[Based on Balson et al. (1992).] An electric utility company is trying to decide whether to replace its PCB transformer in a generating station with a new and safer transformer. To evaluate this decision, the utility needs information about the likelihood of an incident, such as a fire, the cost of such an incident, and the cost of replacing the unit. Suppose that the total cost of replacement as a present value is $75,000. If the transformer is replaced, there is virtually no chance of a fire. However, if the current transformer is retained, the probability of a fire is assessed to be 0.0025. If a fire occurs, the cleanup cost could be high ($80 million) or low ($20 million). The probability of a high cleanup cost, given that a fire occurs, is assessed at 0.2.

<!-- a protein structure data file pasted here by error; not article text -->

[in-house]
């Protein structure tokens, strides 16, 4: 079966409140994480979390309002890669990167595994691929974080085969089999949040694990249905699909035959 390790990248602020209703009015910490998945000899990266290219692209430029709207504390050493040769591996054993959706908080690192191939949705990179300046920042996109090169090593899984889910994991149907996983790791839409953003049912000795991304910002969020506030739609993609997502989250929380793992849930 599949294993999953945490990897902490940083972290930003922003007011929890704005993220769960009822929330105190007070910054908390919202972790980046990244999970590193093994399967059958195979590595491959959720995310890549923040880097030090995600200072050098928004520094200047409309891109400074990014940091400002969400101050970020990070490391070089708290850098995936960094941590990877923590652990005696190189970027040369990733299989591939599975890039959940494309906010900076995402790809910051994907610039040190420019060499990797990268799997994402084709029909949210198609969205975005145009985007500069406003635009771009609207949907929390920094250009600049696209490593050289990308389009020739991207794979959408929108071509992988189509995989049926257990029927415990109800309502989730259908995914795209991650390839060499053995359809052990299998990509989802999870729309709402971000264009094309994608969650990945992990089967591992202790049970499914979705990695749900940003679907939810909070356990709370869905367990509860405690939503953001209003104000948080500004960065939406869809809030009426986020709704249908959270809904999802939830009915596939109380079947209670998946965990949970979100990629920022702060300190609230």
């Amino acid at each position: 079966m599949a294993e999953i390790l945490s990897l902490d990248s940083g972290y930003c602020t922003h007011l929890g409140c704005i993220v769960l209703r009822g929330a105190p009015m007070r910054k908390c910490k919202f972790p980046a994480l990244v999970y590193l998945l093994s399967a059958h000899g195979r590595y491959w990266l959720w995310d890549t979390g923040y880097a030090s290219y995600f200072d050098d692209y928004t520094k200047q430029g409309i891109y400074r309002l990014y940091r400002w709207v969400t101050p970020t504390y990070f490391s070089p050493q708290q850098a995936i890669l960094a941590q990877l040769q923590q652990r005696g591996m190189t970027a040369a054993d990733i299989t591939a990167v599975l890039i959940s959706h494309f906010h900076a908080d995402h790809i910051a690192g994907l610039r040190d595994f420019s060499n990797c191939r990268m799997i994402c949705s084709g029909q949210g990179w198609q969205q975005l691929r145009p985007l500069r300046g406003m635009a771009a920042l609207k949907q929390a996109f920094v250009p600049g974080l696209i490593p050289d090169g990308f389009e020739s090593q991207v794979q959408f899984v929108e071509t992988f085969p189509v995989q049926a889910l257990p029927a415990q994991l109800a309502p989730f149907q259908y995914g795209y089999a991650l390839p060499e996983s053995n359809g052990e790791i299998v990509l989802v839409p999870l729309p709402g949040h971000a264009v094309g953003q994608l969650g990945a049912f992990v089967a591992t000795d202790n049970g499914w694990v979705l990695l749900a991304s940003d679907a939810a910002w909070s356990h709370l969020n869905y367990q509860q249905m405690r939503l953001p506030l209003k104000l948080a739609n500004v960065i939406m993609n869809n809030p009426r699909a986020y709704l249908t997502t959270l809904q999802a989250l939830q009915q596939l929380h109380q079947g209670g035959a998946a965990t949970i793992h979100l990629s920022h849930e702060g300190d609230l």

a. If the company uses EMV as its decision criterion, should it replace the transformer?
b. Perform a sensitivity analysis on the key parameters of the problem that are difficult to assess, namely, the probability of a fire, the probability of a high cleanup cost, and the high and low cleanup costs. Does the optimal decision from part a remain optimal for a wide range of these parameters?
c. Do you believe EMV is the correct criterion to use in this type of problem involving environmental accidents?